This month we review an exciting film set in the Nicaraguan revolution that makes important connections between the West and the developing world. We also look at a book that shows, for once, the vibrancy as well as the suffering of Bangladeshi life.
Editor: Anuradha Vittachi
Man bites journalist
Remember the old chestnut about journalistic values? ‘Dog bites man’ is not news, man bites dog’ is. There’s a bitterer one about these days: A thousand dead blacks isn’t news, one dead White is.
Third World activists are familiar with this notion, but it’s surprising and heartening to see it put across forcibly in an American movie made for the popular cinema. Under Fire is set in Somoza’s Nicaragua. and shows how the murder of one American journalist hit the international headlines though the death of 50,000 Nicaraguans didn’t make it. We may be equal before God, but not before the media.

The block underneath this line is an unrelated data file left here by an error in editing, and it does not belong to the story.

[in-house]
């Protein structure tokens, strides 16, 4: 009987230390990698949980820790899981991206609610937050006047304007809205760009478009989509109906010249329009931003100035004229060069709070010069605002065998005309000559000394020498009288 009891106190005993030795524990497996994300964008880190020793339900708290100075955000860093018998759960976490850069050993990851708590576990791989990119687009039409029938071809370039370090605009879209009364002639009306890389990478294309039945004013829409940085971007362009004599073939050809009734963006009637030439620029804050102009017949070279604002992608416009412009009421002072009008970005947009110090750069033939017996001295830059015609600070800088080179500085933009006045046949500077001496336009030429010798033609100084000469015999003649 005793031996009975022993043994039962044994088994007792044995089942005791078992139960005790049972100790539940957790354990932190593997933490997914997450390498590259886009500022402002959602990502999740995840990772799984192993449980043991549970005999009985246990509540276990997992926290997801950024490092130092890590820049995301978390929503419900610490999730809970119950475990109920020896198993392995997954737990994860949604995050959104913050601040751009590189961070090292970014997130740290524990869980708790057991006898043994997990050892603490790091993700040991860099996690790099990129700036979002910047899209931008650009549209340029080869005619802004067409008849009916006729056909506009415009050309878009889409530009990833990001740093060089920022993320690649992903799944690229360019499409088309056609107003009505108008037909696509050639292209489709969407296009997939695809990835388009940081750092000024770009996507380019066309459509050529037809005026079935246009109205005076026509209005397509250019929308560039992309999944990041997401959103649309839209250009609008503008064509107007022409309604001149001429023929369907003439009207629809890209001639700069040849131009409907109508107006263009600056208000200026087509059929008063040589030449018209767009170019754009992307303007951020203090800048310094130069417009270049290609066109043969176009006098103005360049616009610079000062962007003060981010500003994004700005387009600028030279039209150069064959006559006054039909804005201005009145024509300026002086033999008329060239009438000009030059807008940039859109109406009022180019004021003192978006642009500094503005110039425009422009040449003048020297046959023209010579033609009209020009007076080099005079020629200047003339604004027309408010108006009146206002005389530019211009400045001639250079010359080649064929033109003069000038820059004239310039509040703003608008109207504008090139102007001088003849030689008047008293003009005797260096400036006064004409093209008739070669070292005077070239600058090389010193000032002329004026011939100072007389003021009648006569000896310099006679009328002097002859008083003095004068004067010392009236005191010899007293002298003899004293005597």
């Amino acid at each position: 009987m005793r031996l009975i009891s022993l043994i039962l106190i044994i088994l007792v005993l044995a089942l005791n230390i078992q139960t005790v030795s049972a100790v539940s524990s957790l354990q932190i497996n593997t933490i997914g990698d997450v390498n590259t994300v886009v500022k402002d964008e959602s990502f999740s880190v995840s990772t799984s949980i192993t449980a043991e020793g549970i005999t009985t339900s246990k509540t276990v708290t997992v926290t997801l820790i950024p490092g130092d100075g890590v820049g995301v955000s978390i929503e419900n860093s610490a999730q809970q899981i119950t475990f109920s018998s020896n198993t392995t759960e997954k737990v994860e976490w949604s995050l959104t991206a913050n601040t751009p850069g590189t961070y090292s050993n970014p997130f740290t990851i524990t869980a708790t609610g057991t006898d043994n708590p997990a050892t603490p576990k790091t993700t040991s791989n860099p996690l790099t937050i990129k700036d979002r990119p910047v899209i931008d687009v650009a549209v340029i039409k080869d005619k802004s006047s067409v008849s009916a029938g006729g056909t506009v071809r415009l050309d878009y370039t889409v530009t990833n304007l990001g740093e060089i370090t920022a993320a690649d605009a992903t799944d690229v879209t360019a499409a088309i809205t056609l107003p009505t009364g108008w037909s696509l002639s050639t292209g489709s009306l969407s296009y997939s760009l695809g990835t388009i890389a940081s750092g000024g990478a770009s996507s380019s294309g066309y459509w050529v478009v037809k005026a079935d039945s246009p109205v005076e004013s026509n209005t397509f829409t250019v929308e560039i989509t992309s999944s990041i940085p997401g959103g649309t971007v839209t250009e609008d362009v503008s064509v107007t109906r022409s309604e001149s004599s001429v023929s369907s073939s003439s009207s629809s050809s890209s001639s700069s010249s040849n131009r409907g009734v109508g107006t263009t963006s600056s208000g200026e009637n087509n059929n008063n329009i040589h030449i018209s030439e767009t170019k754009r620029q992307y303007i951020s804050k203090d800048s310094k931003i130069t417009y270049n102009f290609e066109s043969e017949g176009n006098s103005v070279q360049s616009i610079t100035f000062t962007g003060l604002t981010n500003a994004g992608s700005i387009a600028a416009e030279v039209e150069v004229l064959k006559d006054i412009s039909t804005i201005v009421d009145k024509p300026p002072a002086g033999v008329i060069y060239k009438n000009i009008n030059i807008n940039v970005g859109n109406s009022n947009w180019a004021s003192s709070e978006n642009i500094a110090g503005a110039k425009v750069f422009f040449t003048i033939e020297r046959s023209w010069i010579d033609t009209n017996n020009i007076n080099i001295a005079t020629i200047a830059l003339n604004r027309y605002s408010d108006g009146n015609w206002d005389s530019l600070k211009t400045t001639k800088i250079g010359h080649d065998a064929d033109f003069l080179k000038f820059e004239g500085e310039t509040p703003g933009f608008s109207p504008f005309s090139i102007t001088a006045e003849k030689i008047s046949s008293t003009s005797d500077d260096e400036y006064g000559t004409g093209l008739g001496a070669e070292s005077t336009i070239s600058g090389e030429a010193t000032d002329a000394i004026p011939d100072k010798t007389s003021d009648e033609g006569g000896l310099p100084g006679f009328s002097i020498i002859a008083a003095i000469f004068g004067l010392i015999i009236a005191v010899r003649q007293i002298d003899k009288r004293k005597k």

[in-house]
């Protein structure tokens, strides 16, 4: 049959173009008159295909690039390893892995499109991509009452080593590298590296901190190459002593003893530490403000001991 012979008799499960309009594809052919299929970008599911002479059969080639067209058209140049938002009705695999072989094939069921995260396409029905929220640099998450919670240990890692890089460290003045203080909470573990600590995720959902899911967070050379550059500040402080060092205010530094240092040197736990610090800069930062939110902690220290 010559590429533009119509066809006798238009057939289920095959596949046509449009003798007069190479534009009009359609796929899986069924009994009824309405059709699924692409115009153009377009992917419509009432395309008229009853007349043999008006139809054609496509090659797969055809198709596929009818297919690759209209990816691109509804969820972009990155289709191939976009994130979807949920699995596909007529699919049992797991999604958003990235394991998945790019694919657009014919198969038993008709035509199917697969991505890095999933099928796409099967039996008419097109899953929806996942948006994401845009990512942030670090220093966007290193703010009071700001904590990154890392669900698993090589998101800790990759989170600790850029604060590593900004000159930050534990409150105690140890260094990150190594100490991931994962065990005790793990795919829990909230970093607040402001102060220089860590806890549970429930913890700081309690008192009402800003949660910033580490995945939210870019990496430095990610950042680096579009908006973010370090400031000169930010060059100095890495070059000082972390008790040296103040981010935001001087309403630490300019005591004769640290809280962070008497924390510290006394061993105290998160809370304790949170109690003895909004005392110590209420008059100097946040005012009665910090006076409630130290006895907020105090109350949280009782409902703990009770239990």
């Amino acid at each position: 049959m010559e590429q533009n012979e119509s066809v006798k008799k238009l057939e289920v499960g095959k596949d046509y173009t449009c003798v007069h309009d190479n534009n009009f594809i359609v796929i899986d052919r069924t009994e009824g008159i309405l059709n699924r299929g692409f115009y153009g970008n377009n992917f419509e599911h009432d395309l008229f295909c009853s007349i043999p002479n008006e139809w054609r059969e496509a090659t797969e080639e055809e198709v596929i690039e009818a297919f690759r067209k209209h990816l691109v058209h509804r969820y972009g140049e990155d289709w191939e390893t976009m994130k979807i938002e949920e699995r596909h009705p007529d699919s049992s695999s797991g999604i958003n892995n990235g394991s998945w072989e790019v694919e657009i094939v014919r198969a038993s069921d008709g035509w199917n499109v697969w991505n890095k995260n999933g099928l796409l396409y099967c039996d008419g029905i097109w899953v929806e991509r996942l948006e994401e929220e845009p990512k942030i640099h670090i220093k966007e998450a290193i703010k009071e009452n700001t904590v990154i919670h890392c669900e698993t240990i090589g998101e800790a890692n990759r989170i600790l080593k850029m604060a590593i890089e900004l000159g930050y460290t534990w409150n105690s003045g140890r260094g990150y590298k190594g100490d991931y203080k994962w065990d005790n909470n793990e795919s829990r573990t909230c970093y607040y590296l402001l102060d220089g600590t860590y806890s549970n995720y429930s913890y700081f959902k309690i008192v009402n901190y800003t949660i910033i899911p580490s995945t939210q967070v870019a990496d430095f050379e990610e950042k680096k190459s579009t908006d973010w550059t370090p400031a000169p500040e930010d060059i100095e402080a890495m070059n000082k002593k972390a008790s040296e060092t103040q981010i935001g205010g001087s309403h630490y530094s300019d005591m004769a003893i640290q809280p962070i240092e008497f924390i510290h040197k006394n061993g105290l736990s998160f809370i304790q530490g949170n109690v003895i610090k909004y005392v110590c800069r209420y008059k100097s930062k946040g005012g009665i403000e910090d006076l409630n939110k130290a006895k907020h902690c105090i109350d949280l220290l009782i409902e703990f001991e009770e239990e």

But the primary message of Under Fire concems a thomier issue: objectivity versus commitment. Is journalistic objectivity necessarily a good thing? It could be a moral cop-out in disguise.
The hero of Under Fire, for example, is a tough, tanned war photographer who risks his life for scoops butnot for causes. ‘I don’t take sides,’ he says nattily. ‘I take pictures,’
As the film opens, he is linked with a mercenary, an old friend, who neither knows nor cares which side he is fighting on. The implication is that both of them, one obviously, one under the guise of objective reporting, live parasitically off Third World liberation struggles. They’re only there for the beer.
But once the photographer’s cynicism is thoroughly established, the film charts his conversion to commitment. Bit by bit, his feelings are touched by the sincerity of the guerillas and repelled by the self-interest of the Somoza regime. In spite of himself, he finds himself caring.